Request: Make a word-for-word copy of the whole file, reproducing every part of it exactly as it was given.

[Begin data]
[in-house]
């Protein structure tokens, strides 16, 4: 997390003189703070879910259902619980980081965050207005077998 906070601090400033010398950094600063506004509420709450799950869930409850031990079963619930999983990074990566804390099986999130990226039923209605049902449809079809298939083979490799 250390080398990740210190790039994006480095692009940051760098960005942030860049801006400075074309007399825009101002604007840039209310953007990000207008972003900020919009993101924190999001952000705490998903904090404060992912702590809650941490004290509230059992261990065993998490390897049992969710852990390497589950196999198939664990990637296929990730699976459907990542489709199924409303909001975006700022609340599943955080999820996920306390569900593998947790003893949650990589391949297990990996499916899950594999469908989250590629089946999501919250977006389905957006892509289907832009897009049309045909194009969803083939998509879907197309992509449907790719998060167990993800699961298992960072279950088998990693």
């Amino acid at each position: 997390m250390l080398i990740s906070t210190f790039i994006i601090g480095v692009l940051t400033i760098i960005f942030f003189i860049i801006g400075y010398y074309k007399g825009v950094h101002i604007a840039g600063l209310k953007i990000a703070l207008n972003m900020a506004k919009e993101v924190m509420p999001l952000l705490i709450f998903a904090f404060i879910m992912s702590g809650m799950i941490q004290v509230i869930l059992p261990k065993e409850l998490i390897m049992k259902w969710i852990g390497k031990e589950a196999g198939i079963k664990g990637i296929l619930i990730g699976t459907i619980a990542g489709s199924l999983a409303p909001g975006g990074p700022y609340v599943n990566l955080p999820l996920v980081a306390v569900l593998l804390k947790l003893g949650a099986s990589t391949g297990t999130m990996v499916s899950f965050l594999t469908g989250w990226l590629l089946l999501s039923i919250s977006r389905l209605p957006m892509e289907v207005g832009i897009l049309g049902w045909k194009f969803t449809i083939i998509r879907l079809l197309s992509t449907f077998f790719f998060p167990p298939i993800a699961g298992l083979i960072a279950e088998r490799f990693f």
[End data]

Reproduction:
[in-house]
């Protein structure tokens, strides 16, 4: 997390003189703070879910259902619980980081965050207005077998 906070601090400033010398950094600063506004509420709450799950869930409850031990079963619930999983990074990566804390099986999130990226039923209605049902449809079809298939083979490799 250390080398990740210190790039994006480095692009940051760098960005942030860049801006400075074309007399825009101002604007840039209310953007990000207008972003900020919009993101924190999001952000705490998903904090404060992912702590809650941490004290509230059992261990065993998490390897049992969710852990390497589950196999198939664990990637296929990730699976459907990542489709199924409303909001975006700022609340599943955080999820996920306390569900593998947790003893949650990589391949297990990996499916899950594999469908989250590629089946999501919250977006389905957006892509289907832009897009049309045909194009969803083939998509879907197309992509449907790719998060167990993800699961298992960072279950088998990693």
């Amino acid at each position: 997390m250390l080398i990740s906070t210190f790039i994006i601090g480095v692009l940051t400033i760098i960005f942030f003189i860049i801006g400075y010398y074309k007399g825009v950094h101002i604007a840039g600063l209310k953007i990000a703070l207008n972003m900020a506004k919009e993101v924190m509420p999001l952000l705490i709450f998903a904090f404060i879910m992912s702590g809650m799950i941490q004290v509230i869930l059992p261990k065993e409850l998490i390897m049992k259902w969710i852990g390497k031990e589950a196999g198939i079963k664990g990637i296929l619930i990730g699976t459907i619980a990542g489709s199924l999983a409303p909001g975006g990074p700022y609340v599943n990566l955080p999820l996920v980081a306390v569900l593998l804390k947790l003893g949650a099986s990589t391949g297990t999130m990996v499916s899950f965050l594999t469908g989250w990226l590629l089946l999501s039923i919250s977006r389905l209605p957006m892509e289907v207005g832009i897009l049309g049902w045909k194009f969803t449809i083939i998509r879907l079809l197309s992509t449907f077998f790719f998060p167990p298939i993800a699961g298992l083979i960072a279950e088998r490799f990693f």